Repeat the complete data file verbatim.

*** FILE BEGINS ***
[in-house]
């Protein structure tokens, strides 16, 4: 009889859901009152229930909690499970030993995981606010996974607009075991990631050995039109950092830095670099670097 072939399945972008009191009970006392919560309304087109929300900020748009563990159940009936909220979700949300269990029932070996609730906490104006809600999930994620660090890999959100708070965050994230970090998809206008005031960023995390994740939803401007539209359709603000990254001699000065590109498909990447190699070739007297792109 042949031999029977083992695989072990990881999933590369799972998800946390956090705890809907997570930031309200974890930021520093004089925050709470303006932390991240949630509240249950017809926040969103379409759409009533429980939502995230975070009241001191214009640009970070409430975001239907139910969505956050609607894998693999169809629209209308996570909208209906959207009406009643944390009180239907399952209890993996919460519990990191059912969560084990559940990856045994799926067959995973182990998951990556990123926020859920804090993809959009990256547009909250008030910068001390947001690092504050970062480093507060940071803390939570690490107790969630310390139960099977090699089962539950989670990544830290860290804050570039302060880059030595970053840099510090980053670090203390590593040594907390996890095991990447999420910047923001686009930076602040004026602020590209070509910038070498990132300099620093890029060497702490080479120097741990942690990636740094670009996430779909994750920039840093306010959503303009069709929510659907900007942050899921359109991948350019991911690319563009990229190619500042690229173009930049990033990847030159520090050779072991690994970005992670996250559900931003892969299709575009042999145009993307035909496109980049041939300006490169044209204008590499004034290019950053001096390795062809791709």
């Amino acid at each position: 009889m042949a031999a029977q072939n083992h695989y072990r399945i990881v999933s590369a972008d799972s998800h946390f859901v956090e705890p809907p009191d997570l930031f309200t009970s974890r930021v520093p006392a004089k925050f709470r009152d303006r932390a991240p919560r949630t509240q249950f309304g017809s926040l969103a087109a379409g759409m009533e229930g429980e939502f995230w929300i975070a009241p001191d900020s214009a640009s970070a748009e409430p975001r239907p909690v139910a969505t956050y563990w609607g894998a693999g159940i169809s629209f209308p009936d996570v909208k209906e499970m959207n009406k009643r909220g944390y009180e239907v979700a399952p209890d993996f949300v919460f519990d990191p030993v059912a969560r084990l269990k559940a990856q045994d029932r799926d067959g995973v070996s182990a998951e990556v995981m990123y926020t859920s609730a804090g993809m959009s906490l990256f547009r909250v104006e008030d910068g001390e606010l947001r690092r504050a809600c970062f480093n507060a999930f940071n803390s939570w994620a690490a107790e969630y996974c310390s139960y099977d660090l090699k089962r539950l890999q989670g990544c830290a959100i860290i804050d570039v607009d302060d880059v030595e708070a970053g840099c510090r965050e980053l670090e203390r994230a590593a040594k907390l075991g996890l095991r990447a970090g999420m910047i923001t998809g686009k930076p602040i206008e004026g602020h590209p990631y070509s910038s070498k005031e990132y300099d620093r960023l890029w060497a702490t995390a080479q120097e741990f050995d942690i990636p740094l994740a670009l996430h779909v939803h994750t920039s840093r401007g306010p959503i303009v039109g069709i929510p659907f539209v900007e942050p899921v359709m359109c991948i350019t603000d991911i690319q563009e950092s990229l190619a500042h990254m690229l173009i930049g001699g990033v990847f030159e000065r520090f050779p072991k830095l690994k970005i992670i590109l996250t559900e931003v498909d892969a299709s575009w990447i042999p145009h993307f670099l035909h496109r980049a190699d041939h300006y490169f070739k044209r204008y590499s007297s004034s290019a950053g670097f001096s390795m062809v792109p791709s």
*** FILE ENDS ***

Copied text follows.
[in-house]
């Protein structure tokens, strides 16, 4: 009889859901009152229930909690499970030993995981606010996974607009075991990631050995039109950092830095670099670097 072939399945972008009191009970006392919560309304087109929300900020748009563990159940009936909220979700949300269990029932070996609730906490104006809600999930994620660090890999959100708070965050994230970090998809206008005031960023995390994740939803401007539209359709603000990254001699000065590109498909990447190699070739007297792109 042949031999029977083992695989072990990881999933590369799972998800946390956090705890809907997570930031309200974890930021520093004089925050709470303006932390991240949630509240249950017809926040969103379409759409009533429980939502995230975070009241001191214009640009970070409430975001239907139910969505956050609607894998693999169809629209209308996570909208209906959207009406009643944390009180239907399952209890993996919460519990990191059912969560084990559940990856045994799926067959995973182990998951990556990123926020859920804090993809959009990256547009909250008030910068001390947001690092504050970062480093507060940071803390939570690490107790969630310390139960099977090699089962539950989670990544830290860290804050570039302060880059030595970053840099510090980053670090203390590593040594907390996890095991990447999420910047923001686009930076602040004026602020590209070509910038070498990132300099620093890029060497702490080479120097741990942690990636740094670009996430779909994750920039840093306010959503303009069709929510659907900007942050899921359109991948350019991911690319563009990229190619500042690229173009930049990033990847030159520090050779072991690994970005992670996250559900931003892969299709575009042999145009993307035909496109980049041939300006490169044209204008590499004034290019950053001096390795062809791709």
């Amino acid at each position: 009889m042949a031999a029977q072939n083992h695989y072990r399945i990881v999933s590369a972008d799972s998800h946390f859901v956090e705890p809907p009191d997570l930031f309200t009970s974890r930021v520093p006392a004089k925050f709470r009152d303006r932390a991240p919560r949630t509240q249950f309304g017809s926040l969103a087109a379409g759409m009533e229930g429980e939502f995230w929300i975070a009241p001191d900020s214009a640009s970070a748009e409430p975001r239907p909690v139910a969505t956050y563990w609607g894998a693999g159940i169809s629209f209308p009936d996570v909208k209906e499970m959207n009406k009643r909220g944390y009180e239907v979700a399952p209890d993996f949300v919460f519990d990191p030993v059912a969560r084990l269990k559940a990856q045994d029932r799926d067959g995973v070996s182990a998951e990556v995981m990123y926020t859920s609730a804090g993809m959009s906490l990256f547009r909250v104006e008030d910068g001390e606010l947001r690092r504050a809600c970062f480093n507060a999930f940071n803390s939570w994620a690490a107790e969630y996974c310390s139960y099977d660090l090699k089962r539950l890999q989670g990544c830290a959100i860290i804050d570039v607009d302060d880059v030595e708070a970053g840099c510090r965050e980053l670090e203390r994230a590593a040594k907390l075991g996890l095991r990447a970090g999420m910047i923001t998809g686009k930076p602040i206008e004026g602020h590209p990631y070509s910038s070498k005031e990132y300099d620093r960023l890029w060497a702490t995390a080479q120097e741990f050995d942690i990636p740094l994740a670009l996430h779909v939803h994750t920039s840093r401007g306010p959503i303009v039109g069709i929510p659907f539209v900007e942050p899921v359709m359109c991948i350019t603000d991911i690319q563009e950092s990229l190619a500042h990254m690229l173009i930049g001699g990033v990847f030159e000065r520090f050779p072991k830095l690994k970005i992670i590109l996250t559900e931003v498909d892969a299709s575009w990447i042999p145009h993307f670099l035909h496109r980049a190699d041939h300006y490169f070739k044209r204008y590499s007297s004034s290019a950053g670097f001096s390795m062809v792109p791709s």